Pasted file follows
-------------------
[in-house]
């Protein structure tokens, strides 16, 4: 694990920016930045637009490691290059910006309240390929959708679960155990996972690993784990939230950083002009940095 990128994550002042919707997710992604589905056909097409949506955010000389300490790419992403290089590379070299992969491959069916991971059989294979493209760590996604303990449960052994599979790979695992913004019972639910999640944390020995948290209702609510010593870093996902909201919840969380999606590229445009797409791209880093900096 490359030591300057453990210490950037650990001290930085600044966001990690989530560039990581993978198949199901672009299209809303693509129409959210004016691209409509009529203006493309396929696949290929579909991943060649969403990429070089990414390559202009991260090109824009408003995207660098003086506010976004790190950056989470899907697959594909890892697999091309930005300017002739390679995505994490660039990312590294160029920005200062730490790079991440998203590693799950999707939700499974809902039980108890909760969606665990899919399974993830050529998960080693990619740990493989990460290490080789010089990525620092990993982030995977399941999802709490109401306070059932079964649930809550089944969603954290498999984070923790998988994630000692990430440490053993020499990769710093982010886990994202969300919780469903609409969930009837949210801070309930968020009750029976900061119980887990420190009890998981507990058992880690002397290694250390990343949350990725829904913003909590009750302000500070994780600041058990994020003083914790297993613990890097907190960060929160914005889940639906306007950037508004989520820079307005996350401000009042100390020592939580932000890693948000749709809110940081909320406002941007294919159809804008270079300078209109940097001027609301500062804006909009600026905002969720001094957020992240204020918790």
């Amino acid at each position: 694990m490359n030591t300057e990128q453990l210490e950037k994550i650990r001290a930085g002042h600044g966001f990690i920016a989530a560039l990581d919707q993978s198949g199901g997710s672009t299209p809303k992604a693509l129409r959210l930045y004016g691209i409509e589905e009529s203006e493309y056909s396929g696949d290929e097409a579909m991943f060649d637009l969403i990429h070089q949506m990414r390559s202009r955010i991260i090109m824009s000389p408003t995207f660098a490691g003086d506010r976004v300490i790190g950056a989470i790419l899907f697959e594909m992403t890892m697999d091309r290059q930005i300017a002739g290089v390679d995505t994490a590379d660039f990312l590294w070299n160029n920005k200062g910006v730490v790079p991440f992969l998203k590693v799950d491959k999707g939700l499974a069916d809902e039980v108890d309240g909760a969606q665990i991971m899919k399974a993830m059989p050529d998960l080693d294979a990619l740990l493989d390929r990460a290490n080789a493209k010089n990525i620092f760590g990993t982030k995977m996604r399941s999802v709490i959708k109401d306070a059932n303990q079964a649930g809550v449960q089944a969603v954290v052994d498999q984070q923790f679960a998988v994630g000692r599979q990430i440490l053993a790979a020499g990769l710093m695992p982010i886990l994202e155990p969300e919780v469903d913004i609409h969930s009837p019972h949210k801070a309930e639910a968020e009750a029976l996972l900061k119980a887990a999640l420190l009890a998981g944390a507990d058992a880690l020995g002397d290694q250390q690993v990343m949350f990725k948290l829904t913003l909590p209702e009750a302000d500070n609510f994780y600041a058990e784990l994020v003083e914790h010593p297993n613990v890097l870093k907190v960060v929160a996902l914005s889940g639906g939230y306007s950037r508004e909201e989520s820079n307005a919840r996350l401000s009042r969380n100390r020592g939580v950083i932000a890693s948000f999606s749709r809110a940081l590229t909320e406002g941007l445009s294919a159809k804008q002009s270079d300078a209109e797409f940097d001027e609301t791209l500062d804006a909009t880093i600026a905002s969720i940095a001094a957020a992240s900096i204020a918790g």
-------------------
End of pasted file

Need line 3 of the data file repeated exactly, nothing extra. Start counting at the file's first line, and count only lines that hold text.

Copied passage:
């Amino acid at each position: 694990m490359n030591t300057e990128q453990l210490e950037k994550i650990r001290a930085g002042h600044g966001f990690i920016a989530a560039l990581d919707q993978s198949g199901g997710s672009t299209p809303k992604a693509l129409r959210l930045y004016g691209i409509e589905e009529s203006e493309y056909s396929g696949d290929e097409a579909m991943f060649d637009l969403i990429h070089q949506m990414r390559s202009r955010i991260i090109m824009s000389p408003t995207f660098a490691g003086d506010r976004v300490i790190g950056a989470i790419l899907f697959e594909m992403t890892m697999d091309r290059q930005i300017a002739g290089v390679d995505t994490a590379d660039f990312l590294w070299n160029n920005k200062g910006v730490v790079p991440f992969l998203k590693v799950d491959k999707g939700l499974a069916d809902e039980v108890d309240g909760a969606q665990i991971m899919k399974a993830m059989p050529d998960l080693d294979a990619l740990l493989d390929r990460a290490n080789a493209k010089n990525i620092f760590g990993t982030k995977m996604r399941s999802v709490i959708k109401d306070a059932n303990q079964a649930g809550v449960q089944a969603v954290v052994d498999q984070q923790f679960a998988v994630g000692r599979q990430i440490l053993a790979a020499g990769l710093m695992p982010i886990l994202e155990p969300e919780v469903d913004i609409h969930s009837p019972h949210k801070a309930e639910a968020e009750a029976l996972l900061k119980a887990a999640l420190l009890a998981g944390a507990d058992a880690l020995g002397d290694q250390q690993v990343m949350f990725k948290l829904t913003l909590p209702e009750a302000d500070n609510f994780y600041a058990e784990l994020v003083e914790h010593p297993n613990v890097l870093k907190v960060v929160a996902l914005s889940g639906g939230y306007s950037r508004e909201e989520s820079n307005a919840r996350l401000s009042r969380n100390r020592g939580v950083i932000a890693s948000f999606s749709r809110a940081l590229t909320e406002g941007l445009s294919a159809k804008q002009s270079d300078a209109e797409f940097d001027e609301t791209l500062d804006a909009t880093i600026a905002s969720i940095a001094a957020a992240s900096i204020a918790g």